Two public school boards operate schools in Clanton Park, the separate Toronto Catholic District School Board, the secular Toronto District School Board. Both TCDSB, TDSB operate public institutions that provide primary education in the neighbourhood. TCDSB operates St. Robert Catholic School, whereas TDSB operate Dublin Heights Elementary and Middle School, Faywood Arts-Based Curriculum School. Neither school board operates a secondary school in the neighbourhood, with TDSB secondary school students residing in Clanton Park attending institutions in adjacent neighbourhoods; the French first language public secular school board, Conseil scolaire Viamonde, it separate counterpart, Conseil scolaire catholique MonAvenir offer schooling to applicable residents of Clanton Park, although they do not operate a school in the neighbourhood. CSCM and CSV students attend schools situated in other neighbourhoods in Toronto. In addition to public schools, the neighbourhood is home to The Toronto Heschel School.
The school is a private school that occupies a building that housed Dublin Elementary and St. Robert Catholic School and Hudson College. Several major roadways serve as the neighbourhood's boundaries. Sheppard Avenue bounds the neighbourhood in the north, Bathurst Street to the east, Highway 401 to the south, Allen Road to the west. Highway 401, portions of Allen Road, south of Transit Road, are controlled access highway. Public transportation in Clanton Park is provided by the Toronto Transit Commission; the TTC operates several services in the neighbourhood, including bus routes, Line 1 Yonge–University of the Toronto subway. Two subway stations are located in the neighbourhood, Sheppard West, Wilson station. In addition to the TTC, bus routes operated by York Region Transit may be accessed from Sheppard West station. P. W. Hart, Pioneering in North York: A History of the Borough, General Publishing Company, Toronto, 1968. Clanton Park neighbourhood profile
Mechanics Hall was a building and community institution on Huntington Avenue at West Newton Street, from 1881 to 1959. Commissioned by the Massachusetts Charitable Mechanic Association, it was built by the noted architect William Gibbons Preston; the building was located between Huntington avenue. It was razed for the Prudential Center urban renewal project of the early 1960s; the site is on the north side of Huntington Avenue, since 1941 has been served by Prudential Station of the MBTA Green Line "E" Branch. The building's sizable auditorium was host to conventions. Over the years the building was host to events such as boat shows, auto shows, dog shows, flower shows and sporting shows. For example, in 1883 the Foreign Exhibition Association held a large exhibit of "foreign arts and products". In 1883 the Olympian Club held a "floral display and costume carnival" that included indoor rollerskating, it was the home court of the Boston Whirlwinds of the American Basketball League. Today, the site is the location of the 111 Huntington Avenue.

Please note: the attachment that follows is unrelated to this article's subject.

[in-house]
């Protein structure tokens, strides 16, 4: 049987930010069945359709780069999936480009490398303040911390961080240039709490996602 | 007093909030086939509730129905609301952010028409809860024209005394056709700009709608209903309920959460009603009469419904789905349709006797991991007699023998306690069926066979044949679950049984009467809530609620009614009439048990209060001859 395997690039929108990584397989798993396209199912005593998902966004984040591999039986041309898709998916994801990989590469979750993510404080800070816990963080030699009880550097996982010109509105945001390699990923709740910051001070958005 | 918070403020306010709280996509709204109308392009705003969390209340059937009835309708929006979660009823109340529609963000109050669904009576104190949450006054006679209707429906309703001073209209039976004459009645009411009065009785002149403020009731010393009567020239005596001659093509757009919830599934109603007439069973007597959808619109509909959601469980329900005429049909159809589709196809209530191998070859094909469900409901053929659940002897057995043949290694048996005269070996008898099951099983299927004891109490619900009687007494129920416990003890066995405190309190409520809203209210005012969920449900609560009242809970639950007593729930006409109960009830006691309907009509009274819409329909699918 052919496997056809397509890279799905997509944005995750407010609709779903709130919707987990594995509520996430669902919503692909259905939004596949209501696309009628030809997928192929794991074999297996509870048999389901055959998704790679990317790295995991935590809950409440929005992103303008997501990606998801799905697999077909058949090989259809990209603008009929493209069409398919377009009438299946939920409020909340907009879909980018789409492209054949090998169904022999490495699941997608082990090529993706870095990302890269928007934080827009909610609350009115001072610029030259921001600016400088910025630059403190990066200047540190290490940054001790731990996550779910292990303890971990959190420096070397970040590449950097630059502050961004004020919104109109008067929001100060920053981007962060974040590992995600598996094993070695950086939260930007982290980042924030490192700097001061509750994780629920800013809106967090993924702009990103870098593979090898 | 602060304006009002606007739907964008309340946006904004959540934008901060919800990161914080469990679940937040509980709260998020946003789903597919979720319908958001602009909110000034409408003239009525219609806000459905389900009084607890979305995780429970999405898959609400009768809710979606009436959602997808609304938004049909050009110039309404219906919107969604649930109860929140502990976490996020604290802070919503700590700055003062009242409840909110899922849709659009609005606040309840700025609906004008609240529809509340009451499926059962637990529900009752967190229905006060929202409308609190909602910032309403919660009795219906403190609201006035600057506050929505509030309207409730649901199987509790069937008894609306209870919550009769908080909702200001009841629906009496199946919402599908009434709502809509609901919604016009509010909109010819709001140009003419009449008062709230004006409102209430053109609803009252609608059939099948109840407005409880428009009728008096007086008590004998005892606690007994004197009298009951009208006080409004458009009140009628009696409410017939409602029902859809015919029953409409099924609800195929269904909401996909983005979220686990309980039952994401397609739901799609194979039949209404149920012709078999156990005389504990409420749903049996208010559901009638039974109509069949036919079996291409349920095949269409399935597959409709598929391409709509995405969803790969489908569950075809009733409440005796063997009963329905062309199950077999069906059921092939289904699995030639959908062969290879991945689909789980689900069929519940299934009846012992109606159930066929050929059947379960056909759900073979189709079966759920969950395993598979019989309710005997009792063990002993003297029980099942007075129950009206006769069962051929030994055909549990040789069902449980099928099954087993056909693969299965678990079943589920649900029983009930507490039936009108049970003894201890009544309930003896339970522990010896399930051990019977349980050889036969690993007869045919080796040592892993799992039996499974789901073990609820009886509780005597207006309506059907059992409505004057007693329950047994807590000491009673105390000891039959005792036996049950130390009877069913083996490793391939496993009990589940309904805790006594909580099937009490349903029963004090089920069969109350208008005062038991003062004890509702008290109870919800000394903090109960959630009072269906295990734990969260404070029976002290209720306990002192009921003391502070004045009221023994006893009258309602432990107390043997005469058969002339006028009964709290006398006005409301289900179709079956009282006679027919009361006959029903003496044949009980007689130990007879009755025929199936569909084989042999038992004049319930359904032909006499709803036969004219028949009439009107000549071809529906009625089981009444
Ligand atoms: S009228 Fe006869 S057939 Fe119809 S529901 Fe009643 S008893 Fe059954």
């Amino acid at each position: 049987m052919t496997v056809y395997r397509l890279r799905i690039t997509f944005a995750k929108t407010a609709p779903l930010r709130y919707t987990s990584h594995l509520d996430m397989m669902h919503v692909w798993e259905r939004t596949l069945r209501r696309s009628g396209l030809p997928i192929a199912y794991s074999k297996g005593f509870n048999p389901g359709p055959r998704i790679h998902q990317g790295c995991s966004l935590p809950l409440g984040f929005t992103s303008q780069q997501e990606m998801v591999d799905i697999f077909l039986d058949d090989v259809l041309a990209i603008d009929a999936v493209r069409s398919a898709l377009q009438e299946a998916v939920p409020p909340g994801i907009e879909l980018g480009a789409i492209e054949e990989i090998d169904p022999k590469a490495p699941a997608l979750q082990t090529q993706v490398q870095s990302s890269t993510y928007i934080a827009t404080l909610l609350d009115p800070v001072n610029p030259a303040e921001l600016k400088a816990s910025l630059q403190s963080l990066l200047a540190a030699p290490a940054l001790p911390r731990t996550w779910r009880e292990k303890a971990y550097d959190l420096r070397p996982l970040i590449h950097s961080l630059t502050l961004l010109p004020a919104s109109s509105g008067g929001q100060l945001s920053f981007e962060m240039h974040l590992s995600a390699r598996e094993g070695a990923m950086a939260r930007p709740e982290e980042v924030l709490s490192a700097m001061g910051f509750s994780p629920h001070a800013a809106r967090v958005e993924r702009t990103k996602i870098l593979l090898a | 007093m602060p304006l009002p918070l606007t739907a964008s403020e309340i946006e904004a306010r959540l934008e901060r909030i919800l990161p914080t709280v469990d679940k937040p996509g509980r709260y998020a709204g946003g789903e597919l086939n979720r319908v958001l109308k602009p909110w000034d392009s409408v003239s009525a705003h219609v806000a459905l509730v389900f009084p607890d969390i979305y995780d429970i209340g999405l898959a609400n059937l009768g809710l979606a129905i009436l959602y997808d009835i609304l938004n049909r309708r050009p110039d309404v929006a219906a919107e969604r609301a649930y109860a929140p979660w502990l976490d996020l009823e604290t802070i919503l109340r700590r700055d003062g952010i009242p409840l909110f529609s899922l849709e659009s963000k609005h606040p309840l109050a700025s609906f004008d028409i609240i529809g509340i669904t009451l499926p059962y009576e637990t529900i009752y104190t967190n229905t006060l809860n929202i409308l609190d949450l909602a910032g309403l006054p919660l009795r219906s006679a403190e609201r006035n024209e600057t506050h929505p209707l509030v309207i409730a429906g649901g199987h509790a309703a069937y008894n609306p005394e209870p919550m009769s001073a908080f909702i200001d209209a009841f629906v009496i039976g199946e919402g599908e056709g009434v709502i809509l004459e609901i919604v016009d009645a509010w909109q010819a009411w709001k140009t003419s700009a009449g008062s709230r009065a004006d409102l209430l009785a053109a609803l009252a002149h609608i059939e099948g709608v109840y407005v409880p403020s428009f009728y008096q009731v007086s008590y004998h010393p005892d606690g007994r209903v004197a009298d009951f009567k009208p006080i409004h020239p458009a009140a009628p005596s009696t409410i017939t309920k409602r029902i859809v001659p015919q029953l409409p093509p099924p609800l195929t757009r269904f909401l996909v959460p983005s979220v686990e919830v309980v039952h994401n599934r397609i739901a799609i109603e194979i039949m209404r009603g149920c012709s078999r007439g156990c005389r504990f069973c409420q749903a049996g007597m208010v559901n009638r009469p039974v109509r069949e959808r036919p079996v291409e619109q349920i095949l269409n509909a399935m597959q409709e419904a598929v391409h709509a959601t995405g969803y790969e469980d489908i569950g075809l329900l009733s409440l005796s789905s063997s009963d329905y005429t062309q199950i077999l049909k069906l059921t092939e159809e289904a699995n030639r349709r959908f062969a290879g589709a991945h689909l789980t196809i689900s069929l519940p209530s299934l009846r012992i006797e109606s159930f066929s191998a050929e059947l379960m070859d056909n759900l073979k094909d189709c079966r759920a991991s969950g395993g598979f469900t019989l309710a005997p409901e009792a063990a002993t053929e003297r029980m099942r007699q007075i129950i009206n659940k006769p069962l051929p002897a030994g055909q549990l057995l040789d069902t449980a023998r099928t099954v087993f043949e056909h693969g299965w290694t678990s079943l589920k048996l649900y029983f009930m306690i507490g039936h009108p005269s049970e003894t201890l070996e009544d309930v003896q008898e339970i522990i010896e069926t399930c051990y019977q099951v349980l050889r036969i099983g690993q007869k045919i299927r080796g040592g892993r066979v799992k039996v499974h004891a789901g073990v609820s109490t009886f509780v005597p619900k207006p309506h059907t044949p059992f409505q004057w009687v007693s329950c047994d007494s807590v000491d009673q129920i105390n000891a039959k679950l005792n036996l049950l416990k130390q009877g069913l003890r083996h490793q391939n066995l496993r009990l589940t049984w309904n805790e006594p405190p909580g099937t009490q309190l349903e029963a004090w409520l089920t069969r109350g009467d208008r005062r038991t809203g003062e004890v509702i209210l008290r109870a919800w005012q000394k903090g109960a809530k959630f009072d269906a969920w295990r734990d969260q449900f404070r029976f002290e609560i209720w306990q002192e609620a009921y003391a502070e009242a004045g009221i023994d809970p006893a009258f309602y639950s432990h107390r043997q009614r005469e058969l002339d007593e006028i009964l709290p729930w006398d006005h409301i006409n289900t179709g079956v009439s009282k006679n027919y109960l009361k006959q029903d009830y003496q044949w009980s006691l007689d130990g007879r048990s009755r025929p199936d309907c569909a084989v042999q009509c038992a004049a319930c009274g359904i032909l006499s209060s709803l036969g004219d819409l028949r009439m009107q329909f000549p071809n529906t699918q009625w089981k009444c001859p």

Massachusetts Charitable Mechanic Association Mechanics Hall, Huntington Avenue History and images from the Boston Public Library Image of exhibit interior, c. 1881 Documents related to the razing of buildings for Prudential site Library of Congress, Historic American Buildings Survey. Massachusetts Charitable Mechanics Association, Exhibition Hall, Huntington Avenue & West Newton Street, Suffolk County, MA Library of Congress. Photo of Creatore's Band on steps of Mechanics Building, Huntington Ave, Mass, 1903, by E. Chickering